Anyway, for those who aren’t interested in my rambling about spirits and the after life…etc, the pond is undeniably real, and (at least to me) undeniably lovely. The magic that is present in a body of water, even a small body of water, is, I think, the most accessible, ordinary magic that there is in this world. Ordinary magic, yes. But none the less-- magic.

The photos in this post were taken in February of this year.


            Looking down into the deep water.


            The pond has been truly magical for me. It is a project and requires attention and time, just like a horse or a garden or a child or a dog. But it is infinitely worth that effort. There are those who choose a chlorinated pool and a concrete patio surrounded by plastic grass—and I am sure the work involved is much less. However, I have a feeling that the rewards are proportional. Just a guess.

Tuesday, March 10, 2015

The Eyes Are a Window to a Horse's Soul

by Lisa Wysocky

The old saying that the eyes are a window to a person’s soul is so true. It is even truer for when it comes to horses.
            Anyone who has been around a horse for any length of time can tell a horse’s mood, just by looking at her eyes. The glare of a frustrated pony is not soon forgotten, nor is the kind, soft look of a loving mare. But when is comes to horses and humans, the eye is far more than a window.
            The position of the eye on the horse’s head is important. I recently gave a clinic and a very gawky horse came in who constantly turned his head from left to right. And no wonder. Her eyes were set close to her head on a very long, narrow face. She could not see around herself as well as a horse whose eyes were set on the side of a broad face that tapered to a narrow muzzle. Once the horse’s person understood this, and she allowed her horse the liberty to see around her, rather than constantly correct her for moving her head, the dynamic between them improved dramatically.
            Horses also see differently than humans do. Equine vision is complex, just like ours is, but suffice it to say that current school of thought is that horses see fewer colors and those colors are grayer than we see them. Horses also lack depth perception, as they see one image from the left eye and another from the right. Their amazing brain then puts it all together. But, just as a human who sees out of only one eye has trouble seeing how far away things are, so do horses. That’s one reason why the little plastic bag blowing across the neighbor’s field might be scary. Your horse can’t judge how far away it is.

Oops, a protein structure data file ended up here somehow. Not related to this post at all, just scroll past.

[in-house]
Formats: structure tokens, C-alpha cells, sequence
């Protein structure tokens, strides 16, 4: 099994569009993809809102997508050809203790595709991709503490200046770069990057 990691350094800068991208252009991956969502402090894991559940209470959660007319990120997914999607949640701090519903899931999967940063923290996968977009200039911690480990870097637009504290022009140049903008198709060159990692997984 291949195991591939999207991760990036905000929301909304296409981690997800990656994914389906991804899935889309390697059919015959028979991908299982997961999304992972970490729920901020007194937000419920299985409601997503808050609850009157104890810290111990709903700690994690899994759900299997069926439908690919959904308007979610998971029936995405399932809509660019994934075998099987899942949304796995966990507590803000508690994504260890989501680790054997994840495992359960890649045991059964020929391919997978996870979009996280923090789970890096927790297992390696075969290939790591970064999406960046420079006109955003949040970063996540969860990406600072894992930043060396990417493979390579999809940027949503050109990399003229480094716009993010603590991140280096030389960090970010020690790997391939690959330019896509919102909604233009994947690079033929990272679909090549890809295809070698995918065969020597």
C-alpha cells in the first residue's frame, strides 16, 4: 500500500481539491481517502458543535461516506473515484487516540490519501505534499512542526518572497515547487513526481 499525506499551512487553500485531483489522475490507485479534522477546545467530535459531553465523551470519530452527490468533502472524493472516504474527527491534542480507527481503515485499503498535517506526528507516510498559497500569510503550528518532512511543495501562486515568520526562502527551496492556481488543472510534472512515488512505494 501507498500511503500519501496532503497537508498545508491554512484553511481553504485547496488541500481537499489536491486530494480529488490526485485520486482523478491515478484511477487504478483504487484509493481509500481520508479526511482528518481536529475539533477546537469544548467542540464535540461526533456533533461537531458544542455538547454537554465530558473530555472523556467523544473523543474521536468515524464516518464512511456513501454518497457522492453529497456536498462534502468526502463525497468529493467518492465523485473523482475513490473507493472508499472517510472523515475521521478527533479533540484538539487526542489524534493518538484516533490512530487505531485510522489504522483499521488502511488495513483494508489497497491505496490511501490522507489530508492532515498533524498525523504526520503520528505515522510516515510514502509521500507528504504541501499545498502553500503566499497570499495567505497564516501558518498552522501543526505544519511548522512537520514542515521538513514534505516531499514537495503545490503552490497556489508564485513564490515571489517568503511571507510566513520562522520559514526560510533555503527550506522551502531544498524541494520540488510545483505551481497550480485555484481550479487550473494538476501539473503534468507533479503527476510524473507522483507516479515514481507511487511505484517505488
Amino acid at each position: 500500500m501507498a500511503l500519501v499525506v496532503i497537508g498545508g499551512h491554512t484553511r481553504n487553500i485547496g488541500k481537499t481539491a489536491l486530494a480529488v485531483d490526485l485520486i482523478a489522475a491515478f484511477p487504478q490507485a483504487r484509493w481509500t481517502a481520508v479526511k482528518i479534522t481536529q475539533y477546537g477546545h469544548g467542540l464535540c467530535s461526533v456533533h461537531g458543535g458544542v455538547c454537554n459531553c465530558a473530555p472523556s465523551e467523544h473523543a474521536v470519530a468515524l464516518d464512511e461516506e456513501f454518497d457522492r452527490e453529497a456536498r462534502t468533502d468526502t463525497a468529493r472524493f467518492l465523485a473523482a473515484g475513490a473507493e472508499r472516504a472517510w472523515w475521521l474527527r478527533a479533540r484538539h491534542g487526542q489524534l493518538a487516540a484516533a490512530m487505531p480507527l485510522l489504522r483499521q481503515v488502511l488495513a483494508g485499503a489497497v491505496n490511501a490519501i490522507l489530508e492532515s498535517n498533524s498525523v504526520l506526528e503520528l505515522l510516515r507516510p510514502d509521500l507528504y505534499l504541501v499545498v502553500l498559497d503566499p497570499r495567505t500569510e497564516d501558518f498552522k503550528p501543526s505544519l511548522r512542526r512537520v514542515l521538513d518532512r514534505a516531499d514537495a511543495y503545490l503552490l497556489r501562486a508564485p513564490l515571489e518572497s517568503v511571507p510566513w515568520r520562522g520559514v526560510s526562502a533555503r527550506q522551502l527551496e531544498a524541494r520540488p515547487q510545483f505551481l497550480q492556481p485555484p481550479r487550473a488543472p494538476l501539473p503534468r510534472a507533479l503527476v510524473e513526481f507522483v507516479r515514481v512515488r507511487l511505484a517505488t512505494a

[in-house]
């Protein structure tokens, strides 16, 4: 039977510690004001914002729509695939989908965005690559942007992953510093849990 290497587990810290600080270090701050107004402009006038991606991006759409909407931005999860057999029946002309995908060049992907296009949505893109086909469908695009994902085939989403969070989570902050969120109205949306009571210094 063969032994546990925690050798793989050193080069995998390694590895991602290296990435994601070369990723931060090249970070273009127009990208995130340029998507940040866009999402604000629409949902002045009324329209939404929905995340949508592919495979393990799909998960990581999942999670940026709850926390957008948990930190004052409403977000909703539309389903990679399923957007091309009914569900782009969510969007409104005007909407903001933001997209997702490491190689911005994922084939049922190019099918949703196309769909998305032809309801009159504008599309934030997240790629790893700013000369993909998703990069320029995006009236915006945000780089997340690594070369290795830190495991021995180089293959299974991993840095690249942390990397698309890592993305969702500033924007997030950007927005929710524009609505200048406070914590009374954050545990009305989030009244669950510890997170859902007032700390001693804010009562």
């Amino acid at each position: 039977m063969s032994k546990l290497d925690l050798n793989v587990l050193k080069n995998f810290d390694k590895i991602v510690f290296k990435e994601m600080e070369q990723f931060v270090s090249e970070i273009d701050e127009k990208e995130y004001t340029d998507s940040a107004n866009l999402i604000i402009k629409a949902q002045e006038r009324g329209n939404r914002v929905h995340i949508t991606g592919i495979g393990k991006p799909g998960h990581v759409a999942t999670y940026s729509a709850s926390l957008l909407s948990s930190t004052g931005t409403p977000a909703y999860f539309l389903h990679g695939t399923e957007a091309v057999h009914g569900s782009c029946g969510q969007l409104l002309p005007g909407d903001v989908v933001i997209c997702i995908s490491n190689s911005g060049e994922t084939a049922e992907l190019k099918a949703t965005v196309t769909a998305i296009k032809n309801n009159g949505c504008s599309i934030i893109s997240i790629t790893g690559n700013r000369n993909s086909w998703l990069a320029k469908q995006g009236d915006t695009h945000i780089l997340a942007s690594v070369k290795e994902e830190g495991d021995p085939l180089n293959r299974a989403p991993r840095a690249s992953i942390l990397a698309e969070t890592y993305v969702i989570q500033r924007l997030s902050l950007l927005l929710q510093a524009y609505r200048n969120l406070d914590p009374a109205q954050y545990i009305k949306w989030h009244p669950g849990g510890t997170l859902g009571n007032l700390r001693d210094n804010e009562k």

When I look into a horse’s eye, I see eternity. I see wisdom and hardship and grace, contentment, and sometimes, near feeding time, impatience. What do you see when you look into your horse’s eye?

Saturday, March 7, 2015

When the goal is not to win

By Gayle Carline
Horse Owner, Author, and Non-Competitive Competitor

Last weekend, Snoopy and I went to our first horse show of the season. We were not in any shape to go, for many reasons. One is that we haven't shown since August, and neither of us were in shape, mentally or physically, to wind our way around a difficult trail course. The other reason is that Snoopy has been on lay-up since September. 

At first, it seemed that he had tweaked his left hind deep flexor tendon. Walking and meds brought him back to full mobility - briefly. Then we noticed a change. He walked, jogged, and loped to the right like he always has, but his left lead was different. It was like riding a washing machine that's off-kilter. We were worried about his back end, and about doing anything to hurt him, so the vet came back out.